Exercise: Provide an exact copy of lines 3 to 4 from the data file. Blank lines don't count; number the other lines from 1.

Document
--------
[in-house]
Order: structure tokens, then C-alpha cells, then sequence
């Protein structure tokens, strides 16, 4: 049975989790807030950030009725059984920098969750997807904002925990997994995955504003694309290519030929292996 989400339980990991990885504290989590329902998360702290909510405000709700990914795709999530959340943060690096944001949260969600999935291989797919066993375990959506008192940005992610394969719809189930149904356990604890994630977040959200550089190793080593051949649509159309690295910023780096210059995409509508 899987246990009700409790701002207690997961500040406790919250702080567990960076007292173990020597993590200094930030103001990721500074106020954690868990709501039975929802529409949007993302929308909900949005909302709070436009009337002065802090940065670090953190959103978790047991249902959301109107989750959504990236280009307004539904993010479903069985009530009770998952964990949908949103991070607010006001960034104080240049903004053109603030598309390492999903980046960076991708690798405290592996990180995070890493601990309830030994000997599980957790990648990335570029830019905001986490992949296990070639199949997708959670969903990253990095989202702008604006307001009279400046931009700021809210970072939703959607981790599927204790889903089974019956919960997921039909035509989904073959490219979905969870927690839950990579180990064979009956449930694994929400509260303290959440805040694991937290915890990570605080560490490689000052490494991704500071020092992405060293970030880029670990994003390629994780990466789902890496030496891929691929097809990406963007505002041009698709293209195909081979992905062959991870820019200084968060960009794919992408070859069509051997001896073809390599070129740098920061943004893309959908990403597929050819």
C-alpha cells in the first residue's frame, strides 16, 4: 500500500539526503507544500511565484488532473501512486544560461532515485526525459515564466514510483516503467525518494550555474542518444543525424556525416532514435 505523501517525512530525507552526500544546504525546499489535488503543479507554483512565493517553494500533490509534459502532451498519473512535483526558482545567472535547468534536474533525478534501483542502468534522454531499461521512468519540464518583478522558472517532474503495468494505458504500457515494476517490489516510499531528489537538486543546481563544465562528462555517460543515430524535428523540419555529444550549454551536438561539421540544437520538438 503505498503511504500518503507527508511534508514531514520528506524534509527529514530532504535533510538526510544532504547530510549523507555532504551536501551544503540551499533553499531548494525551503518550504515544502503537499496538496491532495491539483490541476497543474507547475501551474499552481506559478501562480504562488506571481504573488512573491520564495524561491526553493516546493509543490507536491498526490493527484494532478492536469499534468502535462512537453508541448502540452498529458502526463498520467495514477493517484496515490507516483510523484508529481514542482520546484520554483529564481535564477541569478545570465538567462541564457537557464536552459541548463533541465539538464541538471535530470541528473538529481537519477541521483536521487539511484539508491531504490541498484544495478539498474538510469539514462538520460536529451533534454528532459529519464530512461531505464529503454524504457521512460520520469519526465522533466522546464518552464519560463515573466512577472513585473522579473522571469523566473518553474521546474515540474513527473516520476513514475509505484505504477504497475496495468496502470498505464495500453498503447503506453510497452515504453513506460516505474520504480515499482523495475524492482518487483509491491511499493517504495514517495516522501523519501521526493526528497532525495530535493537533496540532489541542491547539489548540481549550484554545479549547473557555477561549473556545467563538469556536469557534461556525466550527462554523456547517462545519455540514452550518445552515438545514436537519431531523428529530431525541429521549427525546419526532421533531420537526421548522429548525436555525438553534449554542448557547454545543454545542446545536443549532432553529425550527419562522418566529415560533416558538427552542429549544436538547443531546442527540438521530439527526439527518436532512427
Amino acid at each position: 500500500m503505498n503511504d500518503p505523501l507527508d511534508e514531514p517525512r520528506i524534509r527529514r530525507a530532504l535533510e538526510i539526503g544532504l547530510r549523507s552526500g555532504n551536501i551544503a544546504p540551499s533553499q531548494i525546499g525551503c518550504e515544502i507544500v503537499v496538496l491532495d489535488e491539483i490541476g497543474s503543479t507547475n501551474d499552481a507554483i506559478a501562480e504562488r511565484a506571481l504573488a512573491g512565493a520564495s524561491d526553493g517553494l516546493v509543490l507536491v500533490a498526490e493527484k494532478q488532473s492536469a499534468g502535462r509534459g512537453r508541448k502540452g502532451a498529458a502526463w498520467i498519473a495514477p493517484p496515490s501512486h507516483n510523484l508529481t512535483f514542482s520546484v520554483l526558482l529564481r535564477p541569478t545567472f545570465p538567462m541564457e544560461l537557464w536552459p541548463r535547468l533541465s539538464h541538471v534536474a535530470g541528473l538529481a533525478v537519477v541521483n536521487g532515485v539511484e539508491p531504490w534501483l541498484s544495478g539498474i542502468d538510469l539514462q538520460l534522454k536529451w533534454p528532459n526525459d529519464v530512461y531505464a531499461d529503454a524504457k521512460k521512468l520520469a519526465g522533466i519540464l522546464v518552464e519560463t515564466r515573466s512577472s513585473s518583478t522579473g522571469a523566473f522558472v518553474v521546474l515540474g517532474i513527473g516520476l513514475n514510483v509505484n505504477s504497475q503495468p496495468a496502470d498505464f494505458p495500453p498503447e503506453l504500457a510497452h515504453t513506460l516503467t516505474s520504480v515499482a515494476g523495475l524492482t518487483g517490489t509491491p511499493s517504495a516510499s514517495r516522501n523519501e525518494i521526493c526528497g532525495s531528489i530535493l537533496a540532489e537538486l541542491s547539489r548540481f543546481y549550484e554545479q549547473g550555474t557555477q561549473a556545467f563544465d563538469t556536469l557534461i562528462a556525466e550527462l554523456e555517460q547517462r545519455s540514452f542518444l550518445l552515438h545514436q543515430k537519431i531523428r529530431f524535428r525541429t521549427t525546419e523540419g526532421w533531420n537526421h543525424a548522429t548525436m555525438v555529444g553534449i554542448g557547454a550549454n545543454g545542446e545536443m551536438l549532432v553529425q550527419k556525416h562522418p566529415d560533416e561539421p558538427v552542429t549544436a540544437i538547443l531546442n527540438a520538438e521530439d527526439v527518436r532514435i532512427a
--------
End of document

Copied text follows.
């Protein structure tokens, strides 16, 4: 049975989790807030950030009725059984920098969750997807904002925990997994995955504003694309290519030929292996 989400339980990991990885504290989590329902998360702290909510405000709700990914795709999530959340943060690096944001949260969600999935291989797919066993375990959506008192940005992610394969719809189930149904356990604890994630977040959200550089190793080593051949649509159309690295910023780096210059995409509508 899987246990009700409790701002207690997961500040406790919250702080567990960076007292173990020597993590200094930030103001990721500074106020954690868990709501039975929802529409949007993302929308909900949005909302709070436009009337002065802090940065670090953190959103978790047991249902959301109107989750959504990236280009307004539904993010479903069985009530009770998952964990949908949103991070607010006001960034104080240049903004053109603030598309390492999903980046960076991708690798405290592996990180995070890493601990309830030994000997599980957790990648990335570029830019905001986490992949296990070639199949997708959670969903990253990095989202702008604006307001009279400046931009700021809210970072939703959607981790599927204790889903089974019956919960997921039909035509989904073959490219979905969870927690839950990579180990064979009956449930694994929400509260303290959440805040694991937290915890990570605080560490490689000052490494991704500071020092992405060293970030880029670990994003390629994780990466789902890496030496891929691929097809990406963007505002041009698709293209195909081979992905062959991870820019200084968060960009794919992408070859069509051997001896073809390599070129740098920061943004893309959908990403597929050819």
C-alpha cells in the first residue's frame, strides 16, 4: 500500500539526503507544500511565484488532473501512486544560461532515485526525459515564466514510483516503467525518494550555474542518444543525424556525416532514435 505523501517525512530525507552526500544546504525546499489535488503543479507554483512565493517553494500533490509534459502532451498519473512535483526558482545567472535547468534536474533525478534501483542502468534522454531499461521512468519540464518583478522558472517532474503495468494505458504500457515494476517490489516510499531528489537538486543546481563544465562528462555517460543515430524535428523540419555529444550549454551536438561539421540544437520538438 503505498503511504500518503507527508511534508514531514520528506524534509527529514530532504535533510538526510544532504547530510549523507555532504551536501551544503540551499533553499531548494525551503518550504515544502503537499496538496491532495491539483490541476497543474507547475501551474499552481506559478501562480504562488506571481504573488512573491520564495524561491526553493516546493509543490507536491498526490493527484494532478492536469499534468502535462512537453508541448502540452498529458502526463498520467495514477493517484496515490507516483510523484508529481514542482520546484520554483529564481535564477541569478545570465538567462541564457537557464536552459541548463533541465539538464541538471535530470541528473538529481537519477541521483536521487539511484539508491531504490541498484544495478539498474538510469539514462538520460536529451533534454528532459529519464530512461531505464529503454524504457521512460520520469519526465522533466522546464518552464519560463515573466512577472513585473522579473522571469523566473518553474521546474515540474513527473516520476513514475509505484505504477504497475496495468496502470498505464495500453498503447503506453510497452515504453513506460516505474520504480515499482523495475524492482518487483509491491511499493517504495514517495516522501523519501521526493526528497532525495530535493537533496540532489541542491547539489548540481549550484554545479549547473557555477561549473556545467563538469556536469557534461556525466550527462554523456547517462545519455540514452550518445552515438545514436537519431531523428529530431525541429521549427525546419526532421533531420537526421548522429548525436555525438553534449554542448557547454545543454545542446545536443549532432553529425550527419562522418566529415560533416558538427552542429549544436538547443531546442527540438521530439527526439527518436532512427